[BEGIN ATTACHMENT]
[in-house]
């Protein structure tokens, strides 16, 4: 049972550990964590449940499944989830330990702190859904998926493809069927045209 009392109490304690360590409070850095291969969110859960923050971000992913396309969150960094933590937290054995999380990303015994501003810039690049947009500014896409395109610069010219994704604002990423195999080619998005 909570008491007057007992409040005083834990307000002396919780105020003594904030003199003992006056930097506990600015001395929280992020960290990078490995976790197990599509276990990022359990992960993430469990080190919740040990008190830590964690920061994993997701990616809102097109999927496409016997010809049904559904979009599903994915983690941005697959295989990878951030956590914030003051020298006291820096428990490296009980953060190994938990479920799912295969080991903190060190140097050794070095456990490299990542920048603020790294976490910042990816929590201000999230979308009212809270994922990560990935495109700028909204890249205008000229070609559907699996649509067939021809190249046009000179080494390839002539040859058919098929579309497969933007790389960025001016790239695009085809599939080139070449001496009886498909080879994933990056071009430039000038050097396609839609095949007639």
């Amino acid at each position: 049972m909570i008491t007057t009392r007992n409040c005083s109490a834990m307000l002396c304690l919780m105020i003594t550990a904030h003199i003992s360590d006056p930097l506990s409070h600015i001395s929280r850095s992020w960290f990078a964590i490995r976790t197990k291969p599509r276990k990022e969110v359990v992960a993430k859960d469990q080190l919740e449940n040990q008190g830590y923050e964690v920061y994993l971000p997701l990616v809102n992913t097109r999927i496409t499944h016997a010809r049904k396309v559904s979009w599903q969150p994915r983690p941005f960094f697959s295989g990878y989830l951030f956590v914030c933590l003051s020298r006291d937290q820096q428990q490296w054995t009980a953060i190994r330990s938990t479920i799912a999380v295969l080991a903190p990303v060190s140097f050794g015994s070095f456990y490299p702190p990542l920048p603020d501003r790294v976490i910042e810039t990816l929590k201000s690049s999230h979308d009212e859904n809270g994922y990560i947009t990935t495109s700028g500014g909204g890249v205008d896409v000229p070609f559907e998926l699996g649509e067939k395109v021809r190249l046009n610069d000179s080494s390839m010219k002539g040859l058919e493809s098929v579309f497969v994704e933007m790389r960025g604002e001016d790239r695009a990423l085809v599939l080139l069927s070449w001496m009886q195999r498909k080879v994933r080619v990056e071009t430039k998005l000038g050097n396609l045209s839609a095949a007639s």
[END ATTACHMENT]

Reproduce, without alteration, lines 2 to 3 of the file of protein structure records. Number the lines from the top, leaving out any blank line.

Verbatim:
């Protein structure tokens, strides 16, 4: 049972550990964590449940499944989830330990702190859904998926493809069927045209 009392109490304690360590409070850095291969969110859960923050971000992913396309969150960094933590937290054995999380990303015994501003810039690049947009500014896409395109610069010219994704604002990423195999080619998005 909570008491007057007992409040005083834990307000002396919780105020003594904030003199003992006056930097506990600015001395929280992020960290990078490995976790197990599509276990990022359990992960993430469990080190919740040990008190830590964690920061994993997701990616809102097109999927496409016997010809049904559904979009599903994915983690941005697959295989990878951030956590914030003051020298006291820096428990490296009980953060190994938990479920799912295969080991903190060190140097050794070095456990490299990542920048603020790294976490910042990816929590201000999230979308009212809270994922990560990935495109700028909204890249205008000229070609559907699996649509067939021809190249046009000179080494390839002539040859058919098929579309497969933007790389960025001016790239695009085809599939080139070449001496009886498909080879994933990056071009430039000038050097396609839609095949007639």
């Amino acid at each position: 049972m909570i008491t007057t009392r007992n409040c005083s109490a834990m307000l002396c304690l919780m105020i003594t550990a904030h003199i003992s360590d006056p930097l506990s409070h600015i001395s929280r850095s992020w960290f990078a964590i490995r976790t197990k291969p599509r276990k990022e969110v359990v992960a993430k859960d469990q080190l919740e449940n040990q008190g830590y923050e964690v920061y994993l971000p997701l990616v809102n992913t097109r999927i496409t499944h016997a010809r049904k396309v559904s979009w599903q969150p994915r983690p941005f960094f697959s295989g990878y989830l951030f956590v914030c933590l003051s020298r006291d937290q820096q428990q490296w054995t009980a953060i190994r330990s938990t479920i799912a999380v295969l080991a903190p990303v060190s140097f050794g015994s070095f456990y490299p702190p990542l920048p603020d501003r790294v976490i910042e810039t990816l929590k201000s690049s999230h979308d009212e859904n809270g994922y990560i947009t990935t495109s700028g500014g909204g890249v205008d896409v000229p070609f559907e998926l699996g649509e067939k395109v021809r190249l046009n610069d000179s080494s390839m010219k002539g040859l058919e493809s098929v579309f497969v994704e933007m790389r960025g604002e001016d790239r695009a990423l085809v599939l080139l069927s070449w001496m009886q195999r498909k080879v994933r080619v990056e071009t430039k998005l000038g050097n396609l045209s839609a095949a007639s």